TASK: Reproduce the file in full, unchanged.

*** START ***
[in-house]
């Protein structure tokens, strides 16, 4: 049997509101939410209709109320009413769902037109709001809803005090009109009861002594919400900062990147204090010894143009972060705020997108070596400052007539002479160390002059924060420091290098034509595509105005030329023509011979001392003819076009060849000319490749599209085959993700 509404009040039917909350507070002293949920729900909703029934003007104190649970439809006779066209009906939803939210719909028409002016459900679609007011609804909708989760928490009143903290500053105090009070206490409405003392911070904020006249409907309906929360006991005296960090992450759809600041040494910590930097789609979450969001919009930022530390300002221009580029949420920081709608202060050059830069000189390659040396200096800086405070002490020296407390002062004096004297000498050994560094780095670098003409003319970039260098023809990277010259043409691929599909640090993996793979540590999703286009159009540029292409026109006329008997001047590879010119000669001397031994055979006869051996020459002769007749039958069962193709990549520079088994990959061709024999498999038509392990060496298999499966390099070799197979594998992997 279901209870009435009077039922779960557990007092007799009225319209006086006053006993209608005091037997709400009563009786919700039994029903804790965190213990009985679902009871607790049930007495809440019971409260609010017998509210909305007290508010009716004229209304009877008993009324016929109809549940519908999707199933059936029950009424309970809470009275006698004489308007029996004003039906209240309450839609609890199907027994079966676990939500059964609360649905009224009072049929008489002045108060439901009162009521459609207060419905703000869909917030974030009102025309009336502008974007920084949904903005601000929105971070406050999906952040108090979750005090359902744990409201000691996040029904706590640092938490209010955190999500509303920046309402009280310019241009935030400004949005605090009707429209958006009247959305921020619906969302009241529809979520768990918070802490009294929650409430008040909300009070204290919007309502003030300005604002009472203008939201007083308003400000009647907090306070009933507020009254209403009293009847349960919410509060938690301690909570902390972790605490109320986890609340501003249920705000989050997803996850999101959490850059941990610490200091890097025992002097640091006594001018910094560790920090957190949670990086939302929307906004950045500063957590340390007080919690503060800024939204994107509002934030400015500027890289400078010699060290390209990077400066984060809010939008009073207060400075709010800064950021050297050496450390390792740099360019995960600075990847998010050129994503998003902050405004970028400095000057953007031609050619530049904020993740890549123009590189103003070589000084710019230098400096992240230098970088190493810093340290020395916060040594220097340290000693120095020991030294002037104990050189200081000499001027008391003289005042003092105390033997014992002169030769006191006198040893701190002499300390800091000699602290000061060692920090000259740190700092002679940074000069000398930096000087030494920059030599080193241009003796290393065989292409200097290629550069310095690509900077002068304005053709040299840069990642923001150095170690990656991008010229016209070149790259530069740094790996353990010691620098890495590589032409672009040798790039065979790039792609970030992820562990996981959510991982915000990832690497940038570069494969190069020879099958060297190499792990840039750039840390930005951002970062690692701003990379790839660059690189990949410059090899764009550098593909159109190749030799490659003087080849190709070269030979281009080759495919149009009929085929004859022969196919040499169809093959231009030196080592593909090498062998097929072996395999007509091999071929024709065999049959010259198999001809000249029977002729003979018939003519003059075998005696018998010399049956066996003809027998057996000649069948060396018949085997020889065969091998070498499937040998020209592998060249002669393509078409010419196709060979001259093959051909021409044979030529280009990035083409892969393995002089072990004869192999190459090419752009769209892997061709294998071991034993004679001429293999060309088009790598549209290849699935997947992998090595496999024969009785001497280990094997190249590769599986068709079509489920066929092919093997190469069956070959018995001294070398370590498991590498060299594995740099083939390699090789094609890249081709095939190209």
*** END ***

[in-house]
């Protein structure tokens, strides 16, 4: 049997509101939410209709109320009413769902037109709001809803005090009109009861002594919400900062990147204090010894143009972060705020997108070596400052007539002479160390002059924060420091290098034509595509105005030329023509011979001392003819076009060849000319490749599209085959993700 509404009040039917909350507070002293949920729900909703029934003007104190649970439809006779066209009906939803939210719909028409002016459900679609007011609804909708989760928490009143903290500053105090009070206490409405003392911070904020006249409907309906929360006991005296960090992450759809600041040494910590930097789609979450969001919009930022530390300002221009580029949420920081709608202060050059830069000189390659040396200096800086405070002490020296407390002062004096004297000498050994560094780095670098003409003319970039260098023809990277010259043409691929599909640090993996793979540590999703286009159009540029292409026109006329008997001047590879010119000669001397031994055979006869051996020459002769007749039958069962193709990549520079088994990959061709024999498999038509392990060496298999499966390099070799197979594998992997 279901209870009435009077039922779960557990007092007799009225319209006086006053006993209608005091037997709400009563009786919700039994029903804790965190213990009985679902009871607790049930007495809440019971409260609010017998509210909305007290508010009716004229209304009877008993009324016929109809549940519908999707199933059936029950009424309970809470009275006698004489308007029996004003039906209240309450839609609890199907027994079966676990939500059964609360649905009224009072049929008489002045108060439901009162009521459609207060419905703000869909917030974030009102025309009336502008974007920084949904903005601000929105971070406050999906952040108090979750005090359902744990409201000691996040029904706590640092938490209010955190999500509303920046309402009280310019241009935030400004949005605090009707429209958006009247959305921020619906969302009241529809979520768990918070802490009294929650409430008040909300009070204290919007309502003030300005604002009472203008939201007083308003400000009647907090306070009933507020009254209403009293009847349960919410509060938690301690909570902390972790605490109320986890609340501003249920705000989050997803996850999101959490850059941990610490200091890097025992002097640091006594001018910094560790920090957190949670990086939302929307906004950045500063957590340390007080919690503060800024939204994107509002934030400015500027890289400078010699060290390209990077400066984060809010939008009073207060400075709010800064950021050297050496450390390792740099360019995960600075990847998010050129994503998003902050405004970028400095000057953007031609050619530049904020993740890549123009590189103003070589000084710019230098400096992240230098970088190493810093340290020395916060040594220097340290000693120095020991030294002037104990050189200081000499001027008391003289005042003092105390033997014992002169030769006191006198040893701190002499300390800091000699602290000061060692920090000259740190700092002679940074000069000398930096000087030494920059030599080193241009003796290393065989292409200097290629550069310095690509900077002068304005053709040299840069990642923001150095170690990656991008010229016209070149790259530069740094790996353990010691620098890495590589032409672009040798790039065979790039792609970030992820562990996981959510991982915000990832690497940038570069494969190069020879099958060297190499792990840039750039840390930005951002970062690692701003990379790839660059690189990949410059090899764009550098593909159109190749030799490659003087080849190709070269030979281009080759495919149009009929085929004859022969196919040499169809093959231009030196080592593909090498062998097929072996395999007509091999071929024709065999049959010259198999001809000249029977002729003979018939003519003059075998005696018998010399049956066996003809027998057996000649069948060396018949085997020889065969091998070498499937040998020209592998060249002669393509078409010419196709060979001259093959051909021409044979030529280009990035083409892969393995002089072990004869192999190459090419752009769209892997061709294998071991034993004679001429293999060309088009790598549209290849699935997947992998090595496999024969009785001497280990094997190249590769599986068709079509489920066929092919093997190469069956070959018995001294070398370590498991590498060299594995740099083939390699090789094609890249081709095939190209």